Buying a stand up paddleboard is a big purchase. We here at PADDLE HIGHER want to give you an idea as to some of the options before you head to the store or pluck down your credit card for an online purchase. Manufacturers are constantly coming out with new designs, so we have tried to sift through the selection to broadly categorize what is out there. Of course, not every board will fit into one of our categories and some boards will fit into more than one, but you will get the idea. As every board is different, we highly recommend that you rent or demo the actual board before you commit to buying it.
There are a few manufacturers making soft-top stand up paddleboards. As a surfboard, soft-tops provide plenty of benefits – for example, if you were to hit anybody (including yourself) or anything with the board, the padding would provide a slightly softer blow. They are more durable (less susceptible to dings), so the board will possibly spend less time in the shop. They are also slightly cheaper than regular boards. Soft-tops make perfect sense for a rental vendor because they are less likely to ding and consequently, last longer.
Honestly, for a typical beginning stand up paddler, however, we don’t recommend buying a soft-top board. The exceptions being if you are a novice surfer and are forced to surf in a crowded spot (which we definitely DO NOT recommend) and possibly for use by children. If you plan to just cruise around, you will most likely not ding your board or hit anybody or anything with your board (at least not while you are out on the water). You will also not typically be (and should NOT be) at crowded surf spots. With that said, the only remaining benefit is price. If price is your main constraint, a better bet would be to find a good deal on used or a lightly-used demo board. Most people will grow out of a soft-top SUP board after a couple of months of use.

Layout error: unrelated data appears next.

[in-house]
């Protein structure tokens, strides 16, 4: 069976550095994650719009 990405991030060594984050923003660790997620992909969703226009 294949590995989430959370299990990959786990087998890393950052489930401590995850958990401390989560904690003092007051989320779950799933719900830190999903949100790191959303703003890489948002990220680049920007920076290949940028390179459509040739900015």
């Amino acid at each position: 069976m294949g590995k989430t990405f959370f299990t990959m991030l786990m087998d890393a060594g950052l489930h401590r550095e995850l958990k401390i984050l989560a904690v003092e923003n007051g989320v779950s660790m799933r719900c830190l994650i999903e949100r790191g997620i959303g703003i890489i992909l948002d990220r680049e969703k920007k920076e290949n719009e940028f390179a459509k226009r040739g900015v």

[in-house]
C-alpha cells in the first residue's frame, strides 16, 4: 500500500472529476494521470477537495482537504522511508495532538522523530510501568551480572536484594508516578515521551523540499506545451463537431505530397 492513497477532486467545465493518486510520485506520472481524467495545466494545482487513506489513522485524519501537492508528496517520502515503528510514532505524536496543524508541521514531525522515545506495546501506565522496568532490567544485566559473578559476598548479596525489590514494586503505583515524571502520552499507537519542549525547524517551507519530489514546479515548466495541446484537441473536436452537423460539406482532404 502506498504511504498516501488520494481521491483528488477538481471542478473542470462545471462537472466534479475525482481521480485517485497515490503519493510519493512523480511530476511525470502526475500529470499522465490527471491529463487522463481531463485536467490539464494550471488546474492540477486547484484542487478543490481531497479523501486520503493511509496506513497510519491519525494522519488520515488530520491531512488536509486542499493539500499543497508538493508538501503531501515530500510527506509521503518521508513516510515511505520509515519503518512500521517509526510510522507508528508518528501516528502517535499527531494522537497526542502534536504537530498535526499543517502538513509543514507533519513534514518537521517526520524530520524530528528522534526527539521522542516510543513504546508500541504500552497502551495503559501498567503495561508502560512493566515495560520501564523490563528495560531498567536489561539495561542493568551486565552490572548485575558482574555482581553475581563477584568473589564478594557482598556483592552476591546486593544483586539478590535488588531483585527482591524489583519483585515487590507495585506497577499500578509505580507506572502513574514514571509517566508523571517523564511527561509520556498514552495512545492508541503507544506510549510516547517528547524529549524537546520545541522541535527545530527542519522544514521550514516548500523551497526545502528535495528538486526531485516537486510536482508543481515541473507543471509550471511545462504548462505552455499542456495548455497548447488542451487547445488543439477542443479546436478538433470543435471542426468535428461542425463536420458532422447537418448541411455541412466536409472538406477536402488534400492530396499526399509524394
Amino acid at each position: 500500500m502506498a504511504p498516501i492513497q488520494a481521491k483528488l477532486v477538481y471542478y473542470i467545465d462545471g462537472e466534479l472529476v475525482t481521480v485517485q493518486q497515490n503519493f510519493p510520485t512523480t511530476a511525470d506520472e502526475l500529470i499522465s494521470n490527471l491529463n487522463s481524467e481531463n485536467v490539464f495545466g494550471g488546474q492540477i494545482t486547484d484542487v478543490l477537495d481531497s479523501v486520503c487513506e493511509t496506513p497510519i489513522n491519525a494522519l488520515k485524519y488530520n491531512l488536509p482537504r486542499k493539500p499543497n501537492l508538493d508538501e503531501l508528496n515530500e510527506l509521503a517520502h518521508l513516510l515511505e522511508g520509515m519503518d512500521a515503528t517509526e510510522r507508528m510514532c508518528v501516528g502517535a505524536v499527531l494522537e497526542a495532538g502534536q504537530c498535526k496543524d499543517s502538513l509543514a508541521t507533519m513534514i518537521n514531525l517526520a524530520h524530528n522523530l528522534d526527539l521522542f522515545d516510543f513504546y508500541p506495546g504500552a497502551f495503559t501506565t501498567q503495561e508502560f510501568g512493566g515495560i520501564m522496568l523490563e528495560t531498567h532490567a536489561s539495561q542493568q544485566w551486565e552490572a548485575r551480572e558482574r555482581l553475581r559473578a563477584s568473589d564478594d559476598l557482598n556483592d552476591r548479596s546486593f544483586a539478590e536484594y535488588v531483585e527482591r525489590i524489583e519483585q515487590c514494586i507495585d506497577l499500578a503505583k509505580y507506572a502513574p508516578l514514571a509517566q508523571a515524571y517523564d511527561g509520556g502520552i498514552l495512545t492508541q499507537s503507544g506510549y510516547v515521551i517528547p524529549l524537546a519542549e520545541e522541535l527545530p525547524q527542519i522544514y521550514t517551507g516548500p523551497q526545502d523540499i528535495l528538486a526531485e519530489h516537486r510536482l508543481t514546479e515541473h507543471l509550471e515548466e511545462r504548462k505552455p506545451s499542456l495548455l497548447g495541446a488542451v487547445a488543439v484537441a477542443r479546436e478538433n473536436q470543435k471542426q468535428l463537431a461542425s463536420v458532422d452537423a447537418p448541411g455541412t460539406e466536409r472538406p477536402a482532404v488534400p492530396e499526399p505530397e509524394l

Now this is the kind of board most people probably start off buying. A majority of the SUP boards out there are cruiser boards. Basically, a cruiser board is an all-around board that performs decently at every discipline, but not excellent at any. They are typically 10’0” to 12’6” and from 29-32 inches wide. A Cruiser is by no means only for beginners, but they make great beginner boards.
A beginner might want to start off with a bigger, more stable version – 11’ or over and 30” wide or more. Of course, the paddler’s weight will have a great deal of importance. A stable board for an 110lb woman will not be as stable for a 250lb man!
Leisure paddling and surfing are great on these size boards. It won’t be the fastest board, nor the most maneuverable, but it will do the job. Also, nose riding and cross-stepping on these boards are a cinch. Once you get in slightly bigger surf (more than 3 foot face), you will want a board with harder rails and less nose-diving tendencies. Boards 10’6” and under and designed to surf will do the job.
|Kainoa McGee pushing the envelope of SUP surfing|
Surf SUP Boards
High Performance SUP surfboards are starting to take off as more and more surfers begin to stand up paddle and more stand up paddlers push the limits of their boards in the surf. The boards in this category range from about 8’ to 9’6”, thicknesses under 4.5” and widths less than 29”. Due to their small size, these boards are relatively unstable and tricky in choppy water. Once on a wave, however, they perform more like a surfboard. Due to its smaller size, these boards are also lighter and travel more easily. We don’t recommend a high-performance SUP surfboard for beginners. These boards can be frustratingly unstable for a novice and a little sluggish for a fitness paddle.
Big Wave Guns
In addition to the shorter SUP surfboards, SUP-style Guns can be found on the market. Guns are intended for bigger waves, but also can make a decent race board for lighter people (read: women and children). They range in size from 11’ to 13’ and are on the narrower side (about 27-28 inches wide). Since SUPers that ride 12 foot or bigger waves will most likely not be reading this section, I’ll focus on the race aspect of the board.
For people less than 140 pounds, a gun can make the perfect hard core fitness board or stock class race board. With this type of rider, these boards glide well on flat water, handle waves nicely and ride wind swells respectably. While not quite as fast as an engineered race board, these boards can sometimes be easier to control than a similarly sized race board. For the gal that wants a good all-rounder and may eventually try racing, this is a great board to buy!